Ghosts Next Door

Ghosts Next Door
by Lopaka Kapanui

Aug 15, 2016

100 Ghost Stories Counting Down To Halloween! 76 Nights Left!

Ruby was what we called a, “Calabash Aunt” and during my childhood she was a part of our family for a time. Her boyfriend was an up and coming local surfer named K.K. who surfed the big waves at Makaha and Waimea. He was at home whenever he was on a surfboard and he always wore a natural smile. He was a really cool guy who had a real talent for drawing robots. Whenever he would visit our little house on Kaukamana Street he always had time to scribble down a drawing of a very cool mechanical humanoid for me on any piece of paper he could find. I kept every single one he ever sent me. One evening he and Ruby showed up to our house in a very somber mood; by the looks of Ruby herself it was obvious that she’d been crying. It turned out that K.K.’s number came up and he was drafted into the Vietnam war; his orders stated that he was to leave immediately for Camp Pendleton.

Care packages were sent to K.K. while he was in boot camp and letters would come home to our house addressed to Ruby. K.K. always included a piece of paper with a robot drawing on it. Ruby was able to fly up to San Diego and attend K.K.’s graduation from boot camp. She only had a day and night to spend with him before he shipped off to South Vietnam as part of the 1st battalion, 4th marines. It was a while before we saw K.K. but when he did return home he didn’t have a smile like he used to. His face was hard and stern and his eyes were shallow and his gaze looked as if there was some kind of movie going on behind his eyes, but it wasn’t a nice fun movie. I remember standing in front of him and looking at him for a long time; he looked right back at me but it was obvious that he didn’t see me. He was somewhere else.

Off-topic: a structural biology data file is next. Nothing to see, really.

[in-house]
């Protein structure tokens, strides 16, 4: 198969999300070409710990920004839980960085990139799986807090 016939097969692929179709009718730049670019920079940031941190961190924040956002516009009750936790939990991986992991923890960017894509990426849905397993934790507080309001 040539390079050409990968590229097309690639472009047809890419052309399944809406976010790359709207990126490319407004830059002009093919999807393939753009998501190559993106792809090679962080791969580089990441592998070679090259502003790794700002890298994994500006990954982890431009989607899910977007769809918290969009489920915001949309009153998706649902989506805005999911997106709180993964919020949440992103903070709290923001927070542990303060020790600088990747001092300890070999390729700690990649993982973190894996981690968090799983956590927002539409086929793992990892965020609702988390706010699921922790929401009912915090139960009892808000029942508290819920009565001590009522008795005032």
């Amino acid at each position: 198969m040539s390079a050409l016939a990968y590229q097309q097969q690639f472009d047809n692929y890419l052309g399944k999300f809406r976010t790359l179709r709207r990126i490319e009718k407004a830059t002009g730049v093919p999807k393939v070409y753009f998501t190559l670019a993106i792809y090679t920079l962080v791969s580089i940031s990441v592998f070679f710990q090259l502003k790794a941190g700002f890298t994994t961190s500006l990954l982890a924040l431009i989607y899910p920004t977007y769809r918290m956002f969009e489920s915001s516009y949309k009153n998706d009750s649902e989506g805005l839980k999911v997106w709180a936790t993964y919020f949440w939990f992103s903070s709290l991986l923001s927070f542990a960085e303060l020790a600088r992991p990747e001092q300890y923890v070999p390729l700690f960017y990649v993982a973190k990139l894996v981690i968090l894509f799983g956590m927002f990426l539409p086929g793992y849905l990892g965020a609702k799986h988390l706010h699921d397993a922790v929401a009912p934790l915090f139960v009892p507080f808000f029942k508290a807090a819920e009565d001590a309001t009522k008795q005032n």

A second later, his eyes focused and he was back and I saw the recognition in his eyes.

“Ehhhhh you! Howzit! How you?” He tried to smile.

He opened his arms to me and as I stepped forward he grabbed me and sat me on his lap. Without pause he reached into his coat pocket and removed a pen and grabbed the sleeve of my shirt where he began to sketch out a robot.

“Howz that? Cool huh?” He tried to smile again.

Looking at what he drew on my sleeve I could see that it was a very different kind of robot from the ones he used to draw. It held a rifle in it’s arms and it’s facial expression was no longer bland but filled with fury and anger. It looked scary. K.K. was scary too because his smile wasn’t the same; it seemed like it was painful for him to smile, through that smile it seemed like K.K. was going to cry at any moment.

While he was home he’d spent all of his time surfing from sunrise to sunset; all of my hanai brothers and sisters would go with him and they’d spend the day with him and Ruby.

“He get plenty nightmares,” Ruby confided in my hanai sister Kathy.

“What kind nightmares?” Kathy asked.